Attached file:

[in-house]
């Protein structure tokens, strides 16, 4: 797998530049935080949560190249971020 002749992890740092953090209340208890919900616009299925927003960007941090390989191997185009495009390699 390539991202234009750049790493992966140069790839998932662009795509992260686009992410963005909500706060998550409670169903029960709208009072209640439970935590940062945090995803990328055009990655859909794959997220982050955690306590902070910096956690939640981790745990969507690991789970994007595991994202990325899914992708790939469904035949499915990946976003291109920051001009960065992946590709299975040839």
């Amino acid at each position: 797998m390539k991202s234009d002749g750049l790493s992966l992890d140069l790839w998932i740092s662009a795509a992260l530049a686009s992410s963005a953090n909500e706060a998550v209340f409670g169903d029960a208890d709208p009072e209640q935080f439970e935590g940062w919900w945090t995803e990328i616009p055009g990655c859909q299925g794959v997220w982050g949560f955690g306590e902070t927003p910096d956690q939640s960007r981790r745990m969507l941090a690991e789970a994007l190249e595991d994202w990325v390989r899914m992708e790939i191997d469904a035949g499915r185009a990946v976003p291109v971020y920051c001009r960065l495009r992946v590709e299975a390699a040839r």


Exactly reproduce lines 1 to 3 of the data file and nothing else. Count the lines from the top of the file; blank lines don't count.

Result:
[in-house]
């Protein structure tokens, strides 16, 4: 797998530049935080949560190249971020 002749992890740092953090209340208890919900616009299925927003960007941090390989191997185009495009390699 390539991202234009750049790493992966140069790839998932662009795509992260686009992410963005909500706060998550409670169903029960709208009072209640439970935590940062945090995803990328055009990655859909794959997220982050955690306590902070910096956690939640981790745990969507690991789970994007595991994202990325899914992708790939469904035949499915990946976003291109920051001009960065992946590709299975040839």
């Amino acid at each position: 797998m390539k991202s234009d002749g750049l790493s992966l992890d140069l790839w998932i740092s662009a795509a992260l530049a686009s992410s963005a953090n909500e706060a998550v209340f409670g169903d029960a208890d709208p009072e209640q935080f439970e935590g940062w919900w945090t995803e990328i616009p055009g990655c859909q299925g794959v997220w982050g949560f955690g306590e902070t927003p910096d956690q939640s960007r981790r745990m969507l941090a690991e789970a994007l190249e595991d994202w990325v390989r899914m992708e790939i191997d469904a035949g499915r185009a990946v976003p291109v971020y920051c001009r960065l495009r992946v590709e299975a390699a040839r």